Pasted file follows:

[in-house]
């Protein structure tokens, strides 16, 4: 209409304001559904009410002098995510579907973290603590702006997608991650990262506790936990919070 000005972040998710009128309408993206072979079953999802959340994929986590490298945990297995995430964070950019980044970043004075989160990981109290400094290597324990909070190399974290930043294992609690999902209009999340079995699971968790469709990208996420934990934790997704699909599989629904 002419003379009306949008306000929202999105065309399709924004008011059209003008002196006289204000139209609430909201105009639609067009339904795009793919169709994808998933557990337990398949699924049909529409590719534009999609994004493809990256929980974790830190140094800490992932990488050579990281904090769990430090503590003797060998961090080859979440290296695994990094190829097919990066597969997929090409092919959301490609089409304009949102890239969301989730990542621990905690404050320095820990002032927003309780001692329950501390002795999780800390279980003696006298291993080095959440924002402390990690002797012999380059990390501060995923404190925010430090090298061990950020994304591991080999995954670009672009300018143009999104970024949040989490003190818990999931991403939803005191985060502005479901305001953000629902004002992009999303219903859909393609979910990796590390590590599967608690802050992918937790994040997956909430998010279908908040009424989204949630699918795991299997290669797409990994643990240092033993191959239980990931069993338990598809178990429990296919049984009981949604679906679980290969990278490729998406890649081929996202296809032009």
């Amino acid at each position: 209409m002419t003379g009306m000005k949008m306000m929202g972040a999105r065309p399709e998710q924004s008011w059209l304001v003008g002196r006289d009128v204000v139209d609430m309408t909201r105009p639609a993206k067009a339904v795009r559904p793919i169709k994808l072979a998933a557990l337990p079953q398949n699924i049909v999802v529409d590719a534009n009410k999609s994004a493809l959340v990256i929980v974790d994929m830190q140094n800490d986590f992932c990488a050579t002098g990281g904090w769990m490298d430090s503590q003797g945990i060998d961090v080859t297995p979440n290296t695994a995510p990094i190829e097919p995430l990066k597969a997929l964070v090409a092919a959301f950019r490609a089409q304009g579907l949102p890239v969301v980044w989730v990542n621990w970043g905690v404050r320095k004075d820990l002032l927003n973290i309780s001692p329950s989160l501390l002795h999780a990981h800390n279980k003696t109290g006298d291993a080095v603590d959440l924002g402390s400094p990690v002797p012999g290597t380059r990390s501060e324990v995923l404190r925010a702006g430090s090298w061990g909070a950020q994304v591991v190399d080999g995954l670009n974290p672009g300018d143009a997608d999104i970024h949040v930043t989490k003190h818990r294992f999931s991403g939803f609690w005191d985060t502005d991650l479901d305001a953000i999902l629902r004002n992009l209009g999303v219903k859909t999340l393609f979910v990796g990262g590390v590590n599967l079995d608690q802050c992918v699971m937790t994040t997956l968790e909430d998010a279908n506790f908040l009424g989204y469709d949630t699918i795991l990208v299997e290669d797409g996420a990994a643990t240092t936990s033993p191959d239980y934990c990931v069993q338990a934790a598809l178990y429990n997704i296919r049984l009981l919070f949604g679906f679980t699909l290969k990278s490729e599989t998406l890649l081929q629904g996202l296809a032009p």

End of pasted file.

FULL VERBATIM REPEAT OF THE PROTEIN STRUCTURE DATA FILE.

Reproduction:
[in-house]
């Protein structure tokens, strides 16, 4: 209409304001559904009410002098995510579907973290603590702006997608991650990262506790936990919070 000005972040998710009128309408993206072979079953999802959340994929986590490298945990297995995430964070950019980044970043004075989160990981109290400094290597324990909070190399974290930043294992609690999902209009999340079995699971968790469709990208996420934990934790997704699909599989629904 002419003379009306949008306000929202999105065309399709924004008011059209003008002196006289204000139209609430909201105009639609067009339904795009793919169709994808998933557990337990398949699924049909529409590719534009999609994004493809990256929980974790830190140094800490992932990488050579990281904090769990430090503590003797060998961090080859979440290296695994990094190829097919990066597969997929090409092919959301490609089409304009949102890239969301989730990542621990905690404050320095820990002032927003309780001692329950501390002795999780800390279980003696006298291993080095959440924002402390990690002797012999380059990390501060995923404190925010430090090298061990950020994304591991080999995954670009672009300018143009999104970024949040989490003190818990999931991403939803005191985060502005479901305001953000629902004002992009999303219903859909393609979910990796590390590590599967608690802050992918937790994040997956909430998010279908908040009424989204949630699918795991299997290669797409990994643990240092033993191959239980990931069993338990598809178990429990296919049984009981949604679906679980290969990278490729998406890649081929996202296809032009």
């Amino acid at each position: 209409m002419t003379g009306m000005k949008m306000m929202g972040a999105r065309p399709e998710q924004s008011w059209l304001v003008g002196r006289d009128v204000v139209d609430m309408t909201r105009p639609a993206k067009a339904v795009r559904p793919i169709k994808l072979a998933a557990l337990p079953q398949n699924i049909v999802v529409d590719a534009n009410k999609s994004a493809l959340v990256i929980v974790d994929m830190q140094n800490d986590f992932c990488a050579t002098g990281g904090w769990m490298d430090s503590q003797g945990i060998d961090v080859t297995p979440n290296t695994a995510p990094i190829e097919p995430l990066k597969a997929l964070v090409a092919a959301f950019r490609a089409q304009g579907l949102p890239v969301v980044w989730v990542n621990w970043g905690v404050r320095k004075d820990l002032l927003n973290i309780s001692p329950s989160l501390l002795h999780a990981h800390n279980k003696t109290g006298d291993a080095v603590d959440l924002g402390s400094p990690v002797p012999g290597t380059r990390s501060e324990v995923l404190r925010a702006g430090s090298w061990g909070a950020q994304v591991v190399d080999g995954l670009n974290p672009g300018d143009a997608d999104i970024h949040v930043t989490k003190h818990r294992f999931s991403g939803f609690w005191d985060t502005d991650l479901d305001a953000i999902l629902r004002n992009l209009g999303v219903k859909t999340l393609f979910v990796g990262g590390v590590n599967l079995d608690q802050c992918v699971m937790t994040t997956l968790e909430d998010a279908n506790f908040l009424g989204y469709d949630t699918i795991l990208v299997e290669d797409g996420a990994a643990t240092t936990s033993p191959d239980y934990c990931v069993q338990a934790a598809l178990y429990n997704i296919r049984l009981l919070f949604g679906f679980t699909l290969k990278s490729e599989t998406l890649l081929q629904g996202l296809a032009p």